1999, Italy in 1998, Sweden and Germany in 1991 and the Netherlands
in 1990. This movement towards the removal or reduction of FTTs has
been counterbalanced by recently imposed FTT regimes in India
(2004), Peru (2003), Argentina and Colombia (2000), Ecuador (1999),
Greece (1998), Finland (1997) and Brazil (1997). In fact, Greece
doubled its FTT on share trading in 1999.
The last two decades have seen significant changes in the way FX
transactions are settled nationally, using Real Time Gross
Settlement systems (RTGS), and internationally, using the
Continuous Linked Settlement (CLS) Bank. The FX market is now fully
electronic and operates through an interconnected and
interdependent global network of central banks and national payment
systems that cooperate in the oversight of cross-border payment
systems, such as the CLS Bank.
A CTL would therefore be feasible, efficient and inexpensive to
implement. Indeed, according to Professor Rodney Schmidt, 'the
technology and institutions now in place to support [the FX market]
make it possible to identify and tax gross foreign exchange
payments, whichever financial instrument is used to define the
trade, wherever the parties to the trade are located, and wherever
the ensuing payments are made.' Furthermore, the global
standardisation of financial transactions messaging using SWIFT
(Society for Worldwide Interbank Financial Telecommunications)
would make the payment and collection of the levy automatic, no
matter where the transaction occurred; be it on Wall Street or in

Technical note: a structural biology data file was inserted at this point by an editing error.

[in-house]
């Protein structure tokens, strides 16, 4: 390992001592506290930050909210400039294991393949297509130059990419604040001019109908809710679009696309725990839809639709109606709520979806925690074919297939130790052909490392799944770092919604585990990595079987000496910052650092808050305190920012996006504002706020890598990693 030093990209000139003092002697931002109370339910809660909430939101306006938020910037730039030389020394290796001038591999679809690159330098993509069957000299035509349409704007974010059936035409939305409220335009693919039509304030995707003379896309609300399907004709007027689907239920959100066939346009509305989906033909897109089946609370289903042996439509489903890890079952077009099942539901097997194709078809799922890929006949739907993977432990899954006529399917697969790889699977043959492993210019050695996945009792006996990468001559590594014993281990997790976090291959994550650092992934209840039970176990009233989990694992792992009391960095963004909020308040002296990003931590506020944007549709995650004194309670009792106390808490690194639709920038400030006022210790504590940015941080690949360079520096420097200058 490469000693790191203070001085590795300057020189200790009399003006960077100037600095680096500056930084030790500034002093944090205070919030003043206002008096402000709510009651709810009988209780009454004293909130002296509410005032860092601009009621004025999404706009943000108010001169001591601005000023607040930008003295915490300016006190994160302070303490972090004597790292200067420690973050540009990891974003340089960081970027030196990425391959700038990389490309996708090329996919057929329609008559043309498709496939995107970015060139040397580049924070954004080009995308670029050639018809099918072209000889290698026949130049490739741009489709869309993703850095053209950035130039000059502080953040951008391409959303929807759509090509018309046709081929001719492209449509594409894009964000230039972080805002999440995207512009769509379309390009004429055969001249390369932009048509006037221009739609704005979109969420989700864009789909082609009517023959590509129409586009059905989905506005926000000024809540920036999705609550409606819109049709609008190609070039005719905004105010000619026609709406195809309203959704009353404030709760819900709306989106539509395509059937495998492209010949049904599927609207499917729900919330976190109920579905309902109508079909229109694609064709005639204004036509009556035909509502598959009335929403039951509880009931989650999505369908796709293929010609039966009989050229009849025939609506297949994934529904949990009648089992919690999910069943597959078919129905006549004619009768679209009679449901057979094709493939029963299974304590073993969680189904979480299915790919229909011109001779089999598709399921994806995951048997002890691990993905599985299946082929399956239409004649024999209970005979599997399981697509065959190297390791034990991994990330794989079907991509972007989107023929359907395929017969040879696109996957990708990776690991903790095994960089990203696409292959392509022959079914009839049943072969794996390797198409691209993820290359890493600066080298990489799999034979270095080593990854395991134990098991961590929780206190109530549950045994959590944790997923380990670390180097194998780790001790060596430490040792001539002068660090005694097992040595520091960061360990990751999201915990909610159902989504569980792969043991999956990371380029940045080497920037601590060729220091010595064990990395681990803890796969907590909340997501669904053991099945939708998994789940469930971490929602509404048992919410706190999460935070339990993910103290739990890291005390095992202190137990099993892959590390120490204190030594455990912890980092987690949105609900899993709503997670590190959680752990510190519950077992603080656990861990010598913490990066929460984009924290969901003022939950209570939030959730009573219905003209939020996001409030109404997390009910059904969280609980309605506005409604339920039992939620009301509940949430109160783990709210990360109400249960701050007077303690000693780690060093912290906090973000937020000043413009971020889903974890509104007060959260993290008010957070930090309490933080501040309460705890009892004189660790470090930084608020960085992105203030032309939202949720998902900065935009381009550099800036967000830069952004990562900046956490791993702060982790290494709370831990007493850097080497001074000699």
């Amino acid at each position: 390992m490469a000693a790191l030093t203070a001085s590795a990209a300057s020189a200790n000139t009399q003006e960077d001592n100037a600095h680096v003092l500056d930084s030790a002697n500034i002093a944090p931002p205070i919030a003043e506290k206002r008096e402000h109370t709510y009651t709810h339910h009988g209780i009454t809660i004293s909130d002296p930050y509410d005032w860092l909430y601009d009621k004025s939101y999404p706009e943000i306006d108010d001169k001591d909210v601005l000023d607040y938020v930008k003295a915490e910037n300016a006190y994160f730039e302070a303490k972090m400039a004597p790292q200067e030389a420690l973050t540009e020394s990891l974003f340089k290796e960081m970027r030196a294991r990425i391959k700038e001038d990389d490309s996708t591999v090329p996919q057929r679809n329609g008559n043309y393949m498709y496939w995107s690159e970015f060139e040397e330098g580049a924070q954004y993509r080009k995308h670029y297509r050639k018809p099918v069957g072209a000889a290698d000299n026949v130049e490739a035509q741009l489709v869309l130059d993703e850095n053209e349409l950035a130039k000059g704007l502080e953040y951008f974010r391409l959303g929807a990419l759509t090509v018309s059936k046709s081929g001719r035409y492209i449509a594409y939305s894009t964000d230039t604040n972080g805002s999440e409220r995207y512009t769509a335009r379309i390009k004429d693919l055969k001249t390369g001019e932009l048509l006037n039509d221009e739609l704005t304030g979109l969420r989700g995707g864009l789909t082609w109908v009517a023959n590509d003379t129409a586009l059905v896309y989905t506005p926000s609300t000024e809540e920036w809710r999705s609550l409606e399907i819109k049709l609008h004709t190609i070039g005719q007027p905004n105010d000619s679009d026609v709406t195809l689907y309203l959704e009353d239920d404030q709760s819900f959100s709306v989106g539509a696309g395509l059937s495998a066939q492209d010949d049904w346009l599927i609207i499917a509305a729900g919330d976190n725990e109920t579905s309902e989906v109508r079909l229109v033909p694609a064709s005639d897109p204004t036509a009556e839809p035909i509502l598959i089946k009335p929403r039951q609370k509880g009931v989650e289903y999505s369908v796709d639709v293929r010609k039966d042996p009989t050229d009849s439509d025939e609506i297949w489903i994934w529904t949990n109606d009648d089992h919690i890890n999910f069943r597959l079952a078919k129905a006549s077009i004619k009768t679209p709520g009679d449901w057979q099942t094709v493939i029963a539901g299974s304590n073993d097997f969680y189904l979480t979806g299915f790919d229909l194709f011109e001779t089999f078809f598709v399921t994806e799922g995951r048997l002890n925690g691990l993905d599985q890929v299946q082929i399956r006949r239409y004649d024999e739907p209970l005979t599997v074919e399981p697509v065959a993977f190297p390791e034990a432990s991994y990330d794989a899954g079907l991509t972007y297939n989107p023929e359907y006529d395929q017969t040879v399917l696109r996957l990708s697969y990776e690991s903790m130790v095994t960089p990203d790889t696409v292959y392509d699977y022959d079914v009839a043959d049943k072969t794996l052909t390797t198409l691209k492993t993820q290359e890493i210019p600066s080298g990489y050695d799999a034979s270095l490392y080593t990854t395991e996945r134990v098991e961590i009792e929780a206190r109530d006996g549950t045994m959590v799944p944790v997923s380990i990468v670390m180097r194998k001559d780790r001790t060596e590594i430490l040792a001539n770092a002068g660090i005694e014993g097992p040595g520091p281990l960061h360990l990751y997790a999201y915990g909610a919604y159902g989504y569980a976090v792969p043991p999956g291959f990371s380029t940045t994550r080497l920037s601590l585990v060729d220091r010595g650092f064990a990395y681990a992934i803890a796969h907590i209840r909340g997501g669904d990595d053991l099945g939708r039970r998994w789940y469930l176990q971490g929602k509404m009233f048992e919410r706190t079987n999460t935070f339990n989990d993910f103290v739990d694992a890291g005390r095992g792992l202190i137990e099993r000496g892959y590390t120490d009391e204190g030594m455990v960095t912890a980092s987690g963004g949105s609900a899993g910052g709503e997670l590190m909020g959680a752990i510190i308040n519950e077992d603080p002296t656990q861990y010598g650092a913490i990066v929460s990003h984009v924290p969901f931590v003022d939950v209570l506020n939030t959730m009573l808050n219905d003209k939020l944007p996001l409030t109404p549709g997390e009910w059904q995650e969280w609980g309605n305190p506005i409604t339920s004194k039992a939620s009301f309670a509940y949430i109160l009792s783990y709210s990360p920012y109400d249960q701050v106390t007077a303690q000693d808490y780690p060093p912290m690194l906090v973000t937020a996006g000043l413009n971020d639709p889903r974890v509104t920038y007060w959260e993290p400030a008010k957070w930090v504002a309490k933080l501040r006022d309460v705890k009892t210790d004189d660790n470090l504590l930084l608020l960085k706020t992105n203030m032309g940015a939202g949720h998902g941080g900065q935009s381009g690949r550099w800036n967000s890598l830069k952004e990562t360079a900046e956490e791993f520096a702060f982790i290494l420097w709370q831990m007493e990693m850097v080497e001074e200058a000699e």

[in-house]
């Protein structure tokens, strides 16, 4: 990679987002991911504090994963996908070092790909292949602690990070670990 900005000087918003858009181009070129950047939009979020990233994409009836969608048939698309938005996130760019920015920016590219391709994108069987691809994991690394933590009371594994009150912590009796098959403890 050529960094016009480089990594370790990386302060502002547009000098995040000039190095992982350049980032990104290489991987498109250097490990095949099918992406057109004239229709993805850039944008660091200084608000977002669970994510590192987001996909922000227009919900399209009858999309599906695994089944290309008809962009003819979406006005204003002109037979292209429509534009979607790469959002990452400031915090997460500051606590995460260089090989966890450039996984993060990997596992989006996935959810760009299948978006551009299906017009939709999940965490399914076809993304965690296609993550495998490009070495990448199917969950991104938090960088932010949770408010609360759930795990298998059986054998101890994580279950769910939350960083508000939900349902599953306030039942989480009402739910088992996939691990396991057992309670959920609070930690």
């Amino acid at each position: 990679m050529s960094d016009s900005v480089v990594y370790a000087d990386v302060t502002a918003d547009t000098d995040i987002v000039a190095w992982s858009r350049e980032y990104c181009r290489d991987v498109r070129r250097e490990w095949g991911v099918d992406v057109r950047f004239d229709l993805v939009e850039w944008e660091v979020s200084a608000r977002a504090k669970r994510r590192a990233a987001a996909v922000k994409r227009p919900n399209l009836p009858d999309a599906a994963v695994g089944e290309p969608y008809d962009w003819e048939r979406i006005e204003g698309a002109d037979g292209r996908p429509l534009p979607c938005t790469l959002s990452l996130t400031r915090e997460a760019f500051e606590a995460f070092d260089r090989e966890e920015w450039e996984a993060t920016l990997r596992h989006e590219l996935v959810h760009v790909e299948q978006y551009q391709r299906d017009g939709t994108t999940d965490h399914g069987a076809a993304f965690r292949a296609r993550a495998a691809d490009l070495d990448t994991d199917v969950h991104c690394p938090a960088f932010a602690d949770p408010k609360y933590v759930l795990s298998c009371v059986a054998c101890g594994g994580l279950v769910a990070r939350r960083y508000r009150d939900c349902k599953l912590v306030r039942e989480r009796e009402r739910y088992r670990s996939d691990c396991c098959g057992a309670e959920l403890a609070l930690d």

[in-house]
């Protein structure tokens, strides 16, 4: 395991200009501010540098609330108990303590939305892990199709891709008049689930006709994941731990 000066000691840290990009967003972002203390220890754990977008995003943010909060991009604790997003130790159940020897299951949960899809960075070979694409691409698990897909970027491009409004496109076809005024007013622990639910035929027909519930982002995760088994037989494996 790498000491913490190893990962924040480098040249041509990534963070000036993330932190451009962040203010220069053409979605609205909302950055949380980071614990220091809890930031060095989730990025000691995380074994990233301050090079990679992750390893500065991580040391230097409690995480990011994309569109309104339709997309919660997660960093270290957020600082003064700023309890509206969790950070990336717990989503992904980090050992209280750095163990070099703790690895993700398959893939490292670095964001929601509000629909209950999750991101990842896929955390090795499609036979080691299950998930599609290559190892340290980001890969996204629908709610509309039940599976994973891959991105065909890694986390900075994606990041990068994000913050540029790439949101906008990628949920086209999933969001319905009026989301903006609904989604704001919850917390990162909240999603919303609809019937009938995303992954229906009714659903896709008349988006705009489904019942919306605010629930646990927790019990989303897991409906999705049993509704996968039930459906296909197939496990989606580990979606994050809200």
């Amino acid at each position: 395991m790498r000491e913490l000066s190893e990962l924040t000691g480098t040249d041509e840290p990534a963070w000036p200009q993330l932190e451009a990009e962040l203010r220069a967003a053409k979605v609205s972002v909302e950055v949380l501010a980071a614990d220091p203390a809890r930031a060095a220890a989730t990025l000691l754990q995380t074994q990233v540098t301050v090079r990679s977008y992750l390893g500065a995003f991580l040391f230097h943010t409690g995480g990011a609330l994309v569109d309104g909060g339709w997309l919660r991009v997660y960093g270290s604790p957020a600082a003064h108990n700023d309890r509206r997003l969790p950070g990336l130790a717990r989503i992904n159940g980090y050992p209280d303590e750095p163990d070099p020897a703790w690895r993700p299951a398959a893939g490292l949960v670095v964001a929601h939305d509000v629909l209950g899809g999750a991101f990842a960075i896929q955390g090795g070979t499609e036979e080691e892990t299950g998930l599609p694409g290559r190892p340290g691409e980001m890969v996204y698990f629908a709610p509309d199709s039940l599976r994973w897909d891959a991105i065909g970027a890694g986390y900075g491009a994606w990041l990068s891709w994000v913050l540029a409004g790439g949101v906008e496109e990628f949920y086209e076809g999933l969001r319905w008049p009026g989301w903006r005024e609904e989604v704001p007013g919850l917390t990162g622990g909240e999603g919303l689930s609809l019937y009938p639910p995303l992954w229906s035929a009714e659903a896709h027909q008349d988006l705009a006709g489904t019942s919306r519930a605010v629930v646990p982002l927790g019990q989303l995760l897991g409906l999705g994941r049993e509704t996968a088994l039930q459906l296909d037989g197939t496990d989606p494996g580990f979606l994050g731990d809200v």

the Cayman Islands. As a result, the levy would not impact
negatively on one or more financial centres or cause more trading
to be conducted offshore.
There is also little scope for avoidance. Since the attacks on the
World Trade Centre on 11 September 2001, financial controls to
combat money laundering and the financing of terrorism have
tightened considerably. Evasion in this climate is very difficult,
especially as all electronic transactions leave an electronic
trail. Indeed, experts have commented that if a CTL were introduced
at as low a rate as 0.005%, avoidance would be more costly than
City firm pilots currency transaction levy
In May 2007, INTL Global Currencies, a City of London firm
specialising in foreign exchange with developing countries, ran a
week-long trial of a CTL. In the process, it raised œ4,000 for the
charity, Widows and Orphans International. In his evidence to the
All Party Parliamentary Group for Debt, Aid and Trade Inquiry,
Philip Smith of INTL Global Currencies explained: 'It's not a huge
amount but we felt it was illustrative of a week's turnover for us
across all our countries. And we're not an enormous entity which
would have raised a lot more.' He said it took a 'press of a
button' to add the levy into its system. He said INTL had informed
its clients about what was happening and said the feedback was very
positive. Nobody had commented on any problems and he added that
rolling the levy out on a larger basis would be very simple: ...
Ethical Currency launches a CTL
In August 2009, Ethical Currency became the first FX broker in the
world to voluntarily levy 0.005% on all of its transactions.
Ethical Currency's founder, Alastair Constance, recognised that 'as
funding for international development becomes more scarce, we need
to be creative about finding new and sustainable sources of
income'. The money raised will be donated to the Global Fund to
Fight AIDS, Tuberculosis and Malaria.
Alastair Constance believes a similar levy would be easy for
traders to replicate as FX transactions are all electronic and
that, over time, the tax would be barely noticed.
9. Market distortion
A CTL rate of 0.005% (half of one-hundredth of 1%) is too small to
alter decision-making in the market and yet high enough to yield a
substantial revenue stream (see below).
Indeed, Professor Joseph Stiglitz, who heads the UN President's
taskforce on the financial crisis, has said: 'I cannot believe a
sterling stamp duty at the rate of 0.005% would result in the
diversion of financial transactions from the UK to other
Similarly, in work for the UN University in 2007, Professor Rodney
Schmidt undertook the most detailed econometric modelling to date,
confirming that at a rate of 0.005% the levy is too low to affect
decisions to trade.